Small Things Matter: What Developers Should Really Care About
Microservices and Agile and Bigdata and Docker and Kubernetes and blah blah blah. We have so much 'new tech' we need to learn and keep up with, but in reality, these are not what will create a long-term, sustainable application.
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Hey boy, are you doing microservices? Sure you are. Everybody does. Have you moved to 4-tier architecture already? Are your applications cloud-native? Have you container-dockerized yourself? All of it? Then, I bet you also have strong DevOps culture. Of course, none of these could be achieved without Management 3000.0 and Modern Agile. Oh boy, you're so awesome! But wait, wait. We're not done yet. You're using Marathon or Kubernetes, right? And Big Data, you have to do Big Data! What about your APIs? Are they RESTful enough? What about automation? You have everything automated, right? Aaaagh, and you have to go functional! Or Reactive! Or both! REFUNCTIONAL! And don't forget about Internet of Things, ok? I'm still waiting for the glass that will display to me how full it is over the internet! You know, the world is moving so fast. Software is eating up the world! New technologies are popping up every day! We need to constantly learn new things to keep up to date! It's so hard to be a developer these days.
Let's call a spade a spade. That's all bullshit! Yes, don't be afraid of the word.
If you're a developer, your job is most likely taking problems and solving them using a bunch of classes and/or functions.
What does all of the above mean in this context? Nothing. Even the architecture doesn't mean so much. You pick one and follow it, bam, done.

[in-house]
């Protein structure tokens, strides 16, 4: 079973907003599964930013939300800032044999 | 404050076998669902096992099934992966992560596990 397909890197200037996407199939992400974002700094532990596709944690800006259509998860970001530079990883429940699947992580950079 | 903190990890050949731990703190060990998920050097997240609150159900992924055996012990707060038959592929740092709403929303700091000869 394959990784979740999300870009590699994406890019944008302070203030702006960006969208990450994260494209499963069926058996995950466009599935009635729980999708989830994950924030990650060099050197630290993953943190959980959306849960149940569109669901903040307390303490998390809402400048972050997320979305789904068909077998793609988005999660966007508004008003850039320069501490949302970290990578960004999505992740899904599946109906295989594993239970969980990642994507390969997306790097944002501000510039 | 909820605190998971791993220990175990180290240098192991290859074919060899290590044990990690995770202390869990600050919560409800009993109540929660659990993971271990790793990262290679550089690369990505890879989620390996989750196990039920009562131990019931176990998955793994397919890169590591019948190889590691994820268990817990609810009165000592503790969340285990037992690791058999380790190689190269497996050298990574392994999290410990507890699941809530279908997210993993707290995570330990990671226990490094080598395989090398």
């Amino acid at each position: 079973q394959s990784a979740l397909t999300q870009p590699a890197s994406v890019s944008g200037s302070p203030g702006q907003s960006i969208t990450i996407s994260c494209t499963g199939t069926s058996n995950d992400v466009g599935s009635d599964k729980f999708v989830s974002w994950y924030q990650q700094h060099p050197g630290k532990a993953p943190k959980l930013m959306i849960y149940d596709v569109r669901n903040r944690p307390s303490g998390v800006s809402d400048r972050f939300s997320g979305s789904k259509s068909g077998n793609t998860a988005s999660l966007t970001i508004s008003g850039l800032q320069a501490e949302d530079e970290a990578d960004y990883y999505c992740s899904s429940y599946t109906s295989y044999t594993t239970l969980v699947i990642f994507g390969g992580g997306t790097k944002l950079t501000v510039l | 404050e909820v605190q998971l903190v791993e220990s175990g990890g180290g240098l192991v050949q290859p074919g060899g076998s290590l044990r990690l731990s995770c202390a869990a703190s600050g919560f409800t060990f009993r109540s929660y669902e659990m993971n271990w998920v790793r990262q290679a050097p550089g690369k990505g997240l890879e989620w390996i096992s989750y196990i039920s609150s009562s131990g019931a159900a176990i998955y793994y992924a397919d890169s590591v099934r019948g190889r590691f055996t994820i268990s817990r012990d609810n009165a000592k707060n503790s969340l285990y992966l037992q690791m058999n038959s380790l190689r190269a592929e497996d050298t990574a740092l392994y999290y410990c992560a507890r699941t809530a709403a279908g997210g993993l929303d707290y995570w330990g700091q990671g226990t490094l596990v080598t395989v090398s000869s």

But you know that you're missing something. That magic thing, that will prevent your code from getting overly complex, your project from becoming an unmaintainable mess.
Ok, so what causes the mess? What causes the complexity? Why do so many projects fall into legacy stage?
- lack of tests
- long classes
- long methods
- bad names
- leaky abstractions
- broken encapsulation
- Should I name this class/function/variable A or B?
- Where should this function go?
- Should I use this or that pattern? Perhaps none?
- Have I covered all cases with my tests?
- Is this piece of code readable?
- Does it fit conceptually?
- Does it represent the domain correctly?
- How may it evolve in the future?
Now, these are real problems. That's what matters. That's what decides if your project will succeed or fail. That's what you should pay most attention to. Don't forget that. Good luck!
Published at DZone with permission of Grzegorz Ziemoński, DZone MVB. See the original article here.
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